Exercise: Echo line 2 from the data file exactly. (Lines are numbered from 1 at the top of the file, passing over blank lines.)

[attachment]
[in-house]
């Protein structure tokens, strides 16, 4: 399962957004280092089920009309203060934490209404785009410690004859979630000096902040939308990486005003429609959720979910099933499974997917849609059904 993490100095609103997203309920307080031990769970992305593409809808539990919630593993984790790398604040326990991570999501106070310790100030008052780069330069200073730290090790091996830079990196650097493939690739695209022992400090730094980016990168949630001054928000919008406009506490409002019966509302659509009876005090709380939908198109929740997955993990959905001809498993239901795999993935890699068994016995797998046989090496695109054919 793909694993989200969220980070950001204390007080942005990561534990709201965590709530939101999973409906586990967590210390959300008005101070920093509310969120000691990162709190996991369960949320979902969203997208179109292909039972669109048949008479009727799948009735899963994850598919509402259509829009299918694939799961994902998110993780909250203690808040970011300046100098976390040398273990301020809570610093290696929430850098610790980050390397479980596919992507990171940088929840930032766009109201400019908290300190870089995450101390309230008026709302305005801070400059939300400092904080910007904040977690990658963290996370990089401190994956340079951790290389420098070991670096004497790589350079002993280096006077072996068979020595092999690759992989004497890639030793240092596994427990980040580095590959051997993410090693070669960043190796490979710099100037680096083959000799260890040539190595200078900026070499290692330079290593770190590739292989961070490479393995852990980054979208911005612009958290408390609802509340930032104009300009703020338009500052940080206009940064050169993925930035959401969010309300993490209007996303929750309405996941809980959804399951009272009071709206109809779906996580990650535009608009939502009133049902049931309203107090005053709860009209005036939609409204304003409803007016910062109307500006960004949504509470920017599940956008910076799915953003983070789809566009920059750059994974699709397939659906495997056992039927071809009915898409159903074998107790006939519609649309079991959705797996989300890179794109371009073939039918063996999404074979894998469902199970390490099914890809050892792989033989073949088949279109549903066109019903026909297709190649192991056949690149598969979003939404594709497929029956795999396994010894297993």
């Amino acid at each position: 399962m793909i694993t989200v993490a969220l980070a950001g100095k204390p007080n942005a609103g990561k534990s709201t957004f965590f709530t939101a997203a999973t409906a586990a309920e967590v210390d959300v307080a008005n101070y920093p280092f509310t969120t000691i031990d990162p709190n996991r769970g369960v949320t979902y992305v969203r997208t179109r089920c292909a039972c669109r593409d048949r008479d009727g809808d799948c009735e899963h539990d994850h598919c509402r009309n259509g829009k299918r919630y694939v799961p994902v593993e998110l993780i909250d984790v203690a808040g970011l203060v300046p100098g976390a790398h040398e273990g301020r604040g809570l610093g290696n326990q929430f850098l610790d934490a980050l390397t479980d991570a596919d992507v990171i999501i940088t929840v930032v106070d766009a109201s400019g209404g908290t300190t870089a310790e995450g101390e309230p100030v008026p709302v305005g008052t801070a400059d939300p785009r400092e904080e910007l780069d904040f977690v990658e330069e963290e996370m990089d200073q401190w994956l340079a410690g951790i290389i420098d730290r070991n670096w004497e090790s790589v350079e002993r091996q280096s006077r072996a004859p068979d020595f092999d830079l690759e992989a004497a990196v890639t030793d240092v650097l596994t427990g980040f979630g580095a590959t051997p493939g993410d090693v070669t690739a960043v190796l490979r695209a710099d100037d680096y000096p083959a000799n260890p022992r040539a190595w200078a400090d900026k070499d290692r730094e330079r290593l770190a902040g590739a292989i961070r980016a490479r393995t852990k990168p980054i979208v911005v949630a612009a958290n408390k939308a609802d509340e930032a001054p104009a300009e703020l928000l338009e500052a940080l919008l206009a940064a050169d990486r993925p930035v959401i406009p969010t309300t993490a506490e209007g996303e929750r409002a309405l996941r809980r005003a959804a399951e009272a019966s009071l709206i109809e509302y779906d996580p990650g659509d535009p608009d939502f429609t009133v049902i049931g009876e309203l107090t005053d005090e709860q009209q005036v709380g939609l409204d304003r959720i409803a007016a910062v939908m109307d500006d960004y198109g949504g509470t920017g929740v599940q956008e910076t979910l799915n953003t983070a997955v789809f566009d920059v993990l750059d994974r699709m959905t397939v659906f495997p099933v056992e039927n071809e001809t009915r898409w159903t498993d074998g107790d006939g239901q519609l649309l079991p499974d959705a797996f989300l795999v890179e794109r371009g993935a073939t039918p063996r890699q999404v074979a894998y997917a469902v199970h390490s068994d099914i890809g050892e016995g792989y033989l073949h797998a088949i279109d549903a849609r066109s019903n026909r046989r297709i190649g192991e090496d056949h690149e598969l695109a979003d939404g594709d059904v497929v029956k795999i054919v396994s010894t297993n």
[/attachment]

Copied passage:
């Protein structure tokens, strides 16, 4: 399962957004280092089920009309203060934490209404785009410690004859979630000096902040939308990486005003429609959720979910099933499974997917849609059904 993490100095609103997203309920307080031990769970992305593409809808539990919630593993984790790398604040326990991570999501106070310790100030008052780069330069200073730290090790091996830079990196650097493939690739695209022992400090730094980016990168949630001054928000919008406009506490409002019966509302659509009876005090709380939908198109929740997955993990959905001809498993239901795999993935890699068994016995797998046989090496695109054919 793909694993989200969220980070950001204390007080942005990561534990709201965590709530939101999973409906586990967590210390959300008005101070920093509310969120000691990162709190996991369960949320979902969203997208179109292909039972669109048949008479009727799948009735899963994850598919509402259509829009299918694939799961994902998110993780909250203690808040970011300046100098976390040398273990301020809570610093290696929430850098610790980050390397479980596919992507990171940088929840930032766009109201400019908290300190870089995450101390309230008026709302305005801070400059939300400092904080910007904040977690990658963290996370990089401190994956340079951790290389420098070991670096004497790589350079002993280096006077072996068979020595092999690759992989004497890639030793240092596994427990980040580095590959051997993410090693070669960043190796490979710099100037680096083959000799260890040539190595200078900026070499290692330079290593770190590739292989961070490479393995852990980054979208911005612009958290408390609802509340930032104009300009703020338009500052940080206009940064050169993925930035959401969010309300993490209007996303929750309405996941809980959804399951009272009071709206109809779906996580990650535009608009939502009133049902049931309203107090005053709860009209005036939609409204304003409803007016910062109307500006960004949504509470920017599940956008910076799915953003983070789809566009920059750059994974699709397939659906495997056992039927071809009915898409159903074998107790006939519609649309079991959705797996989300890179794109371009073939039918063996999404074979894998469902199970390490099914890809050892792989033989073949088949279109549903066109019903026909297709190649192991056949690149598969979003939404594709497929029956795999396994010894297993």